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From: Philippe Tillet <phil.tillet@gm...>  20121115 13:11:56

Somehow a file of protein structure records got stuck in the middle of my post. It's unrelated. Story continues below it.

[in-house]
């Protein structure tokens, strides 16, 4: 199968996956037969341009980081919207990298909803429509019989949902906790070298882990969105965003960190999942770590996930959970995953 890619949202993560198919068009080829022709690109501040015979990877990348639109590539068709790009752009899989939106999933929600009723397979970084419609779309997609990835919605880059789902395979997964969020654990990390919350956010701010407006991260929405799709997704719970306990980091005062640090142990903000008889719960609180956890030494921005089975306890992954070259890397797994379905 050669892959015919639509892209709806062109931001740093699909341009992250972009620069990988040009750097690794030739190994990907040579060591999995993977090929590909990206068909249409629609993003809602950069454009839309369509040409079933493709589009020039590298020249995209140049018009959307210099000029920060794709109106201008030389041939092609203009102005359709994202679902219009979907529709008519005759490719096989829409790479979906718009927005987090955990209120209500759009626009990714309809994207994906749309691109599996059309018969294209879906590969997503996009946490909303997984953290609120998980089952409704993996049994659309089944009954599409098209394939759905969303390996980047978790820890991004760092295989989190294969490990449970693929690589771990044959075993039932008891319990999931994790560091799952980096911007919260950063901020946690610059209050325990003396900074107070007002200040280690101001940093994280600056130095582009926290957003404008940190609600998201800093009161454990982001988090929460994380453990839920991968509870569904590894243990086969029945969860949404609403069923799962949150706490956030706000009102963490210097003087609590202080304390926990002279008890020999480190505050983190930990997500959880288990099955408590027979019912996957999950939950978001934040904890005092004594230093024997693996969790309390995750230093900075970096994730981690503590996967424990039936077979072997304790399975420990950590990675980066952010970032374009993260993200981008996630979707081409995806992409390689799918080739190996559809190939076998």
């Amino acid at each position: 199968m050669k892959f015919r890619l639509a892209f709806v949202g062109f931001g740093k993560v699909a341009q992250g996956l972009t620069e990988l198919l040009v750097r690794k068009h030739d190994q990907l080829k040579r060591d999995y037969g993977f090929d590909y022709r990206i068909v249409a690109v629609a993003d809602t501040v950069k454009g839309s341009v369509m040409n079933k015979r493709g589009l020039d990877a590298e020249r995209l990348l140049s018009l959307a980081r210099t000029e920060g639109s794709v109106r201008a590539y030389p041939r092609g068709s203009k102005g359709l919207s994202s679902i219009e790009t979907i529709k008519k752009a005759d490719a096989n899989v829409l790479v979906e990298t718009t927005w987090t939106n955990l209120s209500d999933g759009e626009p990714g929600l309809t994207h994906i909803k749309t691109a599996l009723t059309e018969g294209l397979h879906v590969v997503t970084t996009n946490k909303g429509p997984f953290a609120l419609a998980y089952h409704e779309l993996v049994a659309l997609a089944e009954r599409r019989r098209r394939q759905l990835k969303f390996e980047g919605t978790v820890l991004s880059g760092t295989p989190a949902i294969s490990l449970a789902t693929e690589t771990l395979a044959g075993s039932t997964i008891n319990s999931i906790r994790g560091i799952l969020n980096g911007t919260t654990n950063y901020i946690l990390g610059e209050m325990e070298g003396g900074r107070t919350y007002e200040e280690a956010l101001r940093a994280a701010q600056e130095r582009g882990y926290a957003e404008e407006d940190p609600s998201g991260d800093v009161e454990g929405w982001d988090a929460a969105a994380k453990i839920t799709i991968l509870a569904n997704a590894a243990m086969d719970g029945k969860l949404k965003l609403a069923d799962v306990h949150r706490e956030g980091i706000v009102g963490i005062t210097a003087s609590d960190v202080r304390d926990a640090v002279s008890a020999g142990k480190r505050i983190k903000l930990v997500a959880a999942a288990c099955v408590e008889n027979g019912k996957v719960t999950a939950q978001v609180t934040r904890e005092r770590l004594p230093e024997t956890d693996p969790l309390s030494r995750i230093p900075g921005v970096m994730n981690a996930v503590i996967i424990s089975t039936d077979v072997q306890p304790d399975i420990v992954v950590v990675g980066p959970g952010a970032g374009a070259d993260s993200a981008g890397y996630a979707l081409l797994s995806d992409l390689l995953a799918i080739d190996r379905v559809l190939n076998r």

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Hi Karl, Here is the minimal code reproducing the code  #define VIENNACL_WITH_OPENCL #include <iostream> #include "CL/cl.hpp" #include "viennacl/ocl/utils.hpp" #include "viennacl/vector.hpp" #include "viennacl/linalg/inner_prod.hpp" int main(){ unsigned int size = 1000; std::vector<float> v1(size); std::vector<float> v2(size); viennacl::vector<float> vcl_v1(size); viennacl::vector<float> vcl_v2(size); for (std::size_t i=0; i<vcl_v1.size(); ++i) { v1[i] = float(i) ; v2[i] = float(i); } viennacl::copy(v1,vcl_v1); viennacl::copy(v2,vcl_v2); viennacl::scalar<float> res; res = viennacl::linalg::inner_prod(vcl_v1,vcl_v2); viennacl::ocl::get_queue().finish(); return 0; }  Also, I have benchmarked the inner product as it is for size 1 000 000 against the inner product of the generator (it is based on viennacl's inner product but the summation step is slightly different) and saw that the viennacl's implementation was about 10 times slower on this size. If I have time I will try to see where this come from. My current guess is from the sum kernel. There is a line, "if(option>0) ... else ...", which is greatly discouraged in the opencl guides I have read, quoted from the AMD Guide (quoted below) I'll double check my toy benchmark to be sure of sure though ============== Use predication rather than controlflow. The predication allows the GPU to execute both paths of execution in parallel, which can be faster than attempting to minimize the work through clever controlflow. The reason for this is that if no memory operation exists in a ?: operator (also called a ternary operator), this operation is translated into a single cmov_logical instruction, which is executed in a single cycle. An example of this is: If (A>B) { C += D; } else { C = D; } Replace this with: int factor = (A>B) ? 1:1; C += factor*D; In the first block of code, this translates into an IF/ELSE/ENDIF sequence of conditional code, each taking ~8 cycles. If divergent, this code executes in ~36 clocks; otherwise, in ~28 clocks. A branch not taken costs four cycles (one instruction slot); a branch taken adds four slots of latency to fetch instructions from the instruction cache, for a total of 16 clocks. Since the execution mask is saved, then modified, then restored for the branch, ~12 clocks are added when divergent, ~8 clocks when not. In the second block of code, the ?: operator executes in the vector units, so no extra CF instructions are generated. Since the instructions are sequentially dependent, this block of code executes in 12 cycles, for a 1.3x speed improvement. To see this, the first cycle is the (A>B) comparison, the result of which is input to the second cycle, which is the cmov_logical factor, bool, 1, 1. The final cycle is a MAD instruction that: mad C, factor, D, C. If the ratio between conditional code and ALU instructions is low, this is a good pattern to remove the control flow. ==================== basically option==0?a:b would probably offer better performances. Regards, Philippe 2012/11/15 Karl Rupp <rupp@...> > Hi, > > thanks, Philiipe  any hints on how to reproduce this? inner_prod is now > split into a final reduction on GPU and CPU, so maybe one of them is buggy. > > Also, since it only affects the developer version, please use the > developerlist in order not to confuse users of the stable versions. > > Thanks and best regards, > Karli > > > > > On 11/15/2012 06:27 AM, Philippe Tillet wrote: > >> Hello, >> >> While doing some test I came accross a bug in the sourceforge repository. >> When defining #define VIENNACL_USE_OPENCL, the inner product returns an >> ocl::invalid_arg_size exception! >> >> No idea of where this is coming from :p >> >> >> >> >> **** >>  >> Monitor your physical, virtual and cloud infrastructure from a single >> web console. Get indepth insight into apps, servers, databases, vmware, >> SAP, cloud infrastructure, etc. Download 30day Free Trial. >> Pricing starts from $795 for 25 servers or applications! >> http://p.sf.net/sfu/zoho_**dev2dev_nov<http://p.sf.net/sfu/zoho_dev2dev_nov>; >> >> >> >> ______________________________**_________________ >> ViennaCLsupport mailing list >> ViennaCLsupport@...**sourceforge.net<ViennaCLsupport@...> >> https://lists.sourceforge.net/**lists/listinfo/viennacl**support<https://lists.sourceforge.net/lists/listinfo/viennaclsupport>; >> >> >